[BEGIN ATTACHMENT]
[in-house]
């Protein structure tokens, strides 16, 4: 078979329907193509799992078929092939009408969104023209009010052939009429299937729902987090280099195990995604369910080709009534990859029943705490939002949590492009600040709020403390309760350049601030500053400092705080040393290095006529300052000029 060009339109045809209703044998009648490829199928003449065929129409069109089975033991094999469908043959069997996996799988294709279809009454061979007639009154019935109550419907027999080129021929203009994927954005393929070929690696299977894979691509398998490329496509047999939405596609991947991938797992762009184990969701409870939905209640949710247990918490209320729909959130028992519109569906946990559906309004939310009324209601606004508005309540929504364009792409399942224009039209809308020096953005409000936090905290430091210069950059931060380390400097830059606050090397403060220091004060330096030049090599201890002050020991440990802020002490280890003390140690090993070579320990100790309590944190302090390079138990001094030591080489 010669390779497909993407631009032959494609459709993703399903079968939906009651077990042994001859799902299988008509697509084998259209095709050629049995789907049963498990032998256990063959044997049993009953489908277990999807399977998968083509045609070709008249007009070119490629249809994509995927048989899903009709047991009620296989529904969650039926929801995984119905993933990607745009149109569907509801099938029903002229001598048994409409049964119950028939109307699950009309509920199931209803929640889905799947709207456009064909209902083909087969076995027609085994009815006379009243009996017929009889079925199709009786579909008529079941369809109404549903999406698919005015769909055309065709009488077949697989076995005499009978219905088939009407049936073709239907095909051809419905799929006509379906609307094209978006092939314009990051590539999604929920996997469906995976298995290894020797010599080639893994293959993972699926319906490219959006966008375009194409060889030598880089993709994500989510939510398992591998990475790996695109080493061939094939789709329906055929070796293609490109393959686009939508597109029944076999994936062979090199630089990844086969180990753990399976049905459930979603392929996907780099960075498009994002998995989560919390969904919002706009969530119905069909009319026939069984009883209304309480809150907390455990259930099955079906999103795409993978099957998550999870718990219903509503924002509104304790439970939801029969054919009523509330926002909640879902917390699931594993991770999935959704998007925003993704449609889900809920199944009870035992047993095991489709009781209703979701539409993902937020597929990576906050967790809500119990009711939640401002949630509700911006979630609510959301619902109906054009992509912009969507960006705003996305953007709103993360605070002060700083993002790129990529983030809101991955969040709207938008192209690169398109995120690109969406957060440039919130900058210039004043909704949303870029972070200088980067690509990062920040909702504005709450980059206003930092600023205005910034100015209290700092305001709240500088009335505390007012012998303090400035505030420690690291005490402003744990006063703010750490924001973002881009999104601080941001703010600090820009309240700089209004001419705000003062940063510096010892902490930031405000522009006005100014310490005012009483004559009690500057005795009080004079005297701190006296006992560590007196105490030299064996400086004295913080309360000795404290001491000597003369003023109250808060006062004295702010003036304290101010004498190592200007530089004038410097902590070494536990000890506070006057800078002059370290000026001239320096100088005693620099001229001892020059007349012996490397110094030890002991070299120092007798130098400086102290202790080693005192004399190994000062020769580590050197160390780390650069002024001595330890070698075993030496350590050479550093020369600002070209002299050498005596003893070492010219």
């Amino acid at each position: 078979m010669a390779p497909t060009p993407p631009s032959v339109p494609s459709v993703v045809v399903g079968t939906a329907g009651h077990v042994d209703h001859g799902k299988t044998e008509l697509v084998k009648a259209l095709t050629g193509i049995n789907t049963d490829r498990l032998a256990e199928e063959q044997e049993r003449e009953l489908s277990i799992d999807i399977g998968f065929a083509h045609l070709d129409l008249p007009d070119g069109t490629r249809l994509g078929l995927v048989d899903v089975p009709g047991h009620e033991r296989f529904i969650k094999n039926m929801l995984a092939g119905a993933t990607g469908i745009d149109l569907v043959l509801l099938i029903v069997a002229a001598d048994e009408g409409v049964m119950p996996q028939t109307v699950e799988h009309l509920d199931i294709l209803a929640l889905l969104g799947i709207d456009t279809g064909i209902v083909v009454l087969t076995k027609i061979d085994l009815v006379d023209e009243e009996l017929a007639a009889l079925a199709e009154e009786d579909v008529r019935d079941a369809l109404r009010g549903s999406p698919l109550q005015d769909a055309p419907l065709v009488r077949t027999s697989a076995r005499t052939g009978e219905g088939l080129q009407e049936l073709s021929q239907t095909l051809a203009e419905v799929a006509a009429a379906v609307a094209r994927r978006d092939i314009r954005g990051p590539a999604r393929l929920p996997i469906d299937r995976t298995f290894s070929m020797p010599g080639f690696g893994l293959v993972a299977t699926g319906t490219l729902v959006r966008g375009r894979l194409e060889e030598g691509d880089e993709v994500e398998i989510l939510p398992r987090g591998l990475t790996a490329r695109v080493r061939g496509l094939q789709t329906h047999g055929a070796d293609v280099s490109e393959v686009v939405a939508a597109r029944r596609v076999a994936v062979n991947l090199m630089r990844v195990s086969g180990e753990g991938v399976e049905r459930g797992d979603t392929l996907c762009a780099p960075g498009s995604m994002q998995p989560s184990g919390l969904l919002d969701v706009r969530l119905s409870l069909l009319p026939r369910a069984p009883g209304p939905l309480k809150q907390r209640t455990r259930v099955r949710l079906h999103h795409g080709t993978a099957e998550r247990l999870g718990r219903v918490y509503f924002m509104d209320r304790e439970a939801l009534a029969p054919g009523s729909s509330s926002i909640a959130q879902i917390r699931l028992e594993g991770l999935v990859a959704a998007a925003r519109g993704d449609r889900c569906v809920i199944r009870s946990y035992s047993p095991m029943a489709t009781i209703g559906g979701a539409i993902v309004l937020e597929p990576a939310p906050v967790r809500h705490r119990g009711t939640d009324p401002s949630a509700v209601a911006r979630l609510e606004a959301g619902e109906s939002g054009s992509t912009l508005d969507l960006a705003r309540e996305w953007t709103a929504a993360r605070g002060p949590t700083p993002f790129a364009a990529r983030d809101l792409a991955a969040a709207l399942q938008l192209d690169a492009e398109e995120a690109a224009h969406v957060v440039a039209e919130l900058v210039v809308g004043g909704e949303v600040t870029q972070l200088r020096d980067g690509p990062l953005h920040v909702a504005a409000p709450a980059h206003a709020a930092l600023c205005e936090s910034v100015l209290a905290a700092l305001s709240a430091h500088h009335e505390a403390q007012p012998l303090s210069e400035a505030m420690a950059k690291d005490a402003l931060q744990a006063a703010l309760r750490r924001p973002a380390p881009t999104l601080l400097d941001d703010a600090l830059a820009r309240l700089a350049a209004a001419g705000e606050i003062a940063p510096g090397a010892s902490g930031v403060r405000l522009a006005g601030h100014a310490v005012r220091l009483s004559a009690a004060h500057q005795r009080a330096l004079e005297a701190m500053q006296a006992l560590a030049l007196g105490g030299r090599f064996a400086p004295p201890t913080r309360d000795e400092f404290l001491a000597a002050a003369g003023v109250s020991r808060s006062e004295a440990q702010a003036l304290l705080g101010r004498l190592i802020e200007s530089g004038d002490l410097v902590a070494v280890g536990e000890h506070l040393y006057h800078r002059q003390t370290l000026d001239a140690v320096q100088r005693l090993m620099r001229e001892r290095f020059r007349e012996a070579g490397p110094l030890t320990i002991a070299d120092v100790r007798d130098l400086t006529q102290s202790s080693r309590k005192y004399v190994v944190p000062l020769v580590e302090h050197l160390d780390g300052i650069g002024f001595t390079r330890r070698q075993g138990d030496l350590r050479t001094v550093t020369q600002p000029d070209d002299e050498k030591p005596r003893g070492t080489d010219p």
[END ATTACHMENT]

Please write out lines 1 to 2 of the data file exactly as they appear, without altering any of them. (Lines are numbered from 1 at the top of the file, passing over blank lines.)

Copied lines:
[in-house]
């Protein structure tokens, strides 16, 4: 078979329907193509799992078929092939009408969104023209009010052939009429299937729902987090280099195990995604369910080709009534990859029943705490939002949590492009600040709020403390309760350049601030500053400092705080040393290095006529300052000029 060009339109045809209703044998009648490829199928003449065929129409069109089975033991094999469908043959069997996996799988294709279809009454061979007639009154019935109550419907027999080129021929203009994927954005393929070929690696299977894979691509398998490329496509047999939405596609991947991938797992762009184990969701409870939905209640949710247990918490209320729909959130028992519109569906946990559906309004939310009324209601606004508005309540929504364009792409399942224009039209809308020096953005409000936090905290430091210069950059931060380390400097830059606050090397403060220091004060330096030049090599201890002050020991440990802020002490280890003390140690090993070579320990100790309590944190302090390079138990001094030591080489 010669390779497909993407631009032959494609459709993703399903079968939906009651077990042994001859799902299988008509697509084998259209095709050629049995789907049963498990032998256990063959044997049993009953489908277990999807399977998968083509045609070709008249007009070119490629249809994509995927048989899903009709047991009620296989529904969650039926929801995984119905993933990607745009149109569907509801099938029903002229001598048994409409049964119950028939109307699950009309509920199931209803929640889905799947709207456009064909209902083909087969076995027609085994009815006379009243009996017929009889079925199709009786579909008529079941369809109404549903999406698919005015769909055309065709009488077949697989076995005499009978219905088939009407049936073709239907095909051809419905799929006509379906609307094209978006092939314009990051590539999604929920996997469906995976298995290894020797010599080639893994293959993972699926319906490219959006966008375009194409060889030598880089993709994500989510939510398992591998990475790996695109080493061939094939789709329906055929070796293609490109393959686009939508597109029944076999994936062979090199630089990844086969180990753990399976049905459930979603392929996907780099960075498009994002998995989560919390969904919002706009969530119905069909009319026939069984009883209304309480809150907390455990259930099955079906999103795409993978099957998550999870718990219903509503924002509104304790439970939801029969054919009523509330926002909640879902917390699931594993991770999935959704998007925003993704449609889900809920199944009870035992047993095991489709009781209703979701539409993902937020597929990576906050967790809500119990009711939640401002949630509700911006979630609510959301619902109906054009992509912009969507960006705003996305953007709103993360605070002060700083993002790129990529983030809101991955969040709207938008192209690169398109995120690109969406957060440039919130900058210039004043909704949303870029972070200088980067690509990062920040909702504005709450980059206003930092600023205005910034100015209290700092305001709240500088009335505390007012012998303090400035505030420690690291005490402003744990006063703010750490924001973002881009999104601080941001703010600090820009309240700089209004001419705000003062940063510096010892902490930031405000522009006005100014310490005012009483004559009690500057005795009080004079005297701190006296006992560590007196105490030299064996400086004295913080309360000795404290001491000597003369003023109250808060006062004295702010003036304290101010004498190592200007530089004038410097902590070494536990000890506070006057800078002059370290000026001239320096100088005693620099001229001892020059007349012996490397110094030890002991070299120092007798130098400086102290202790080693005192004399190994000062020769580590050197160390780390650069002024001595330890070698075993030496350590050479550093020369600002070209002299050498005596003893070492010219």